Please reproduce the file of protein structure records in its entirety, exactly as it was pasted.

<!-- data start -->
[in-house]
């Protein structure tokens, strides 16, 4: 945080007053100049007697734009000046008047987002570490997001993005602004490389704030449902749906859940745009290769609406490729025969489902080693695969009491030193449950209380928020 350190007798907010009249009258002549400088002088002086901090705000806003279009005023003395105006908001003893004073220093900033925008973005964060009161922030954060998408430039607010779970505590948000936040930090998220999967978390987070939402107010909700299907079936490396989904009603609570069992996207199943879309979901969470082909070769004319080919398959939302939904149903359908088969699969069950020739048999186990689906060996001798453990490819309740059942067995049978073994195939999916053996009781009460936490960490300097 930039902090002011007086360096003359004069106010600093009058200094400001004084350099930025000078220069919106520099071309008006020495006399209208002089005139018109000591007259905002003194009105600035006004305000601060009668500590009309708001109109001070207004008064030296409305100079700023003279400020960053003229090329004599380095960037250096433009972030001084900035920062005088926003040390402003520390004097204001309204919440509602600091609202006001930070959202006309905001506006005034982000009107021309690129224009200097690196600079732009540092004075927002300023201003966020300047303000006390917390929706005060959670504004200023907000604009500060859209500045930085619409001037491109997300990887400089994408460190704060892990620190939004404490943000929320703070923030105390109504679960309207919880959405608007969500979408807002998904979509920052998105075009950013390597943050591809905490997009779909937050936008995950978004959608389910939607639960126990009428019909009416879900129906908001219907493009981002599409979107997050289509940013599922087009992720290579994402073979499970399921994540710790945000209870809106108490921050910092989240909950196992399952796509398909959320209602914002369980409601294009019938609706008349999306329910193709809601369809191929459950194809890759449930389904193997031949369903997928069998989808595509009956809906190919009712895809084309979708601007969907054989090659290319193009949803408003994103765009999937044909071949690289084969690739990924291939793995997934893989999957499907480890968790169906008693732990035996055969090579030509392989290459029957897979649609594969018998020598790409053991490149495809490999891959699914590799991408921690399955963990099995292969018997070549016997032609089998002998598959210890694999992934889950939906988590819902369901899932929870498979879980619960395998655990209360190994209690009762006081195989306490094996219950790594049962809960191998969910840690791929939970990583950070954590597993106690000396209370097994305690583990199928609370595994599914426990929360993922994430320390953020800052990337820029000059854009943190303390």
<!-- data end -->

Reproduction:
[in-house]
């Protein structure tokens, strides 16, 4: 945080007053100049007697734009000046008047987002570490997001993005602004490389704030449902749906859940745009290769609406490729025969489902080693695969009491030193449950209380928020 350190007798907010009249009258002549400088002088002086901090705000806003279009005023003395105006908001003893004073220093900033925008973005964060009161922030954060998408430039607010779970505590948000936040930090998220999967978390987070939402107010909700299907079936490396989904009603609570069992996207199943879309979901969470082909070769004319080919398959939302939904149903359908088969699969069950020739048999186990689906060996001798453990490819309740059942067995049978073994195939999916053996009781009460936490960490300097 930039902090002011007086360096003359004069106010600093009058200094400001004084350099930025000078220069919106520099071309008006020495006399209208002089005139018109000591007259905002003194009105600035006004305000601060009668500590009309708001109109001070207004008064030296409305100079700023003279400020960053003229090329004599380095960037250096433009972030001084900035920062005088926003040390402003520390004097204001309204919440509602600091609202006001930070959202006309905001506006005034982000009107021309690129224009200097690196600079732009540092004075927002300023201003966020300047303000006390917390929706005060959670504004200023907000604009500060859209500045930085619409001037491109997300990887400089994408460190704060892990620190939004404490943000929320703070923030105390109504679960309207919880959405608007969500979408807002998904979509920052998105075009950013390597943050591809905490997009779909937050936008995950978004959608389910939607639960126990009428019909009416879900129906908001219907493009981002599409979107997050289509940013599922087009992720290579994402073979499970399921994540710790945000209870809106108490921050910092989240909950196992399952796509398909959320209602914002369980409601294009019938609706008349999306329910193709809601369809191929459950194809890759449930389904193997031949369903997928069998989808595509009956809906190919009712895809084309979708601007969907054989090659290319193009949803408003994103765009999937044909071949690289084969690739990924291939793995997934893989999957499907480890968790169906008693732990035996055969090579030509392989290459029957897979649609594969018998020598790409053991490149495809490999891959699914590799991408921690399955963990099995292969018997070549016997032609089998002998598959210890694999992934889950939906988590819902369901899932929870498979879980619960395998655990209360190994209690009762006081195989306490094996219950790594049962809960191998969910840690791929939970990583950070954590597993106690000396209370097994305690583990199928609370595994599914426990929360993922994430320390953020800052990337820029000059854009943190303390």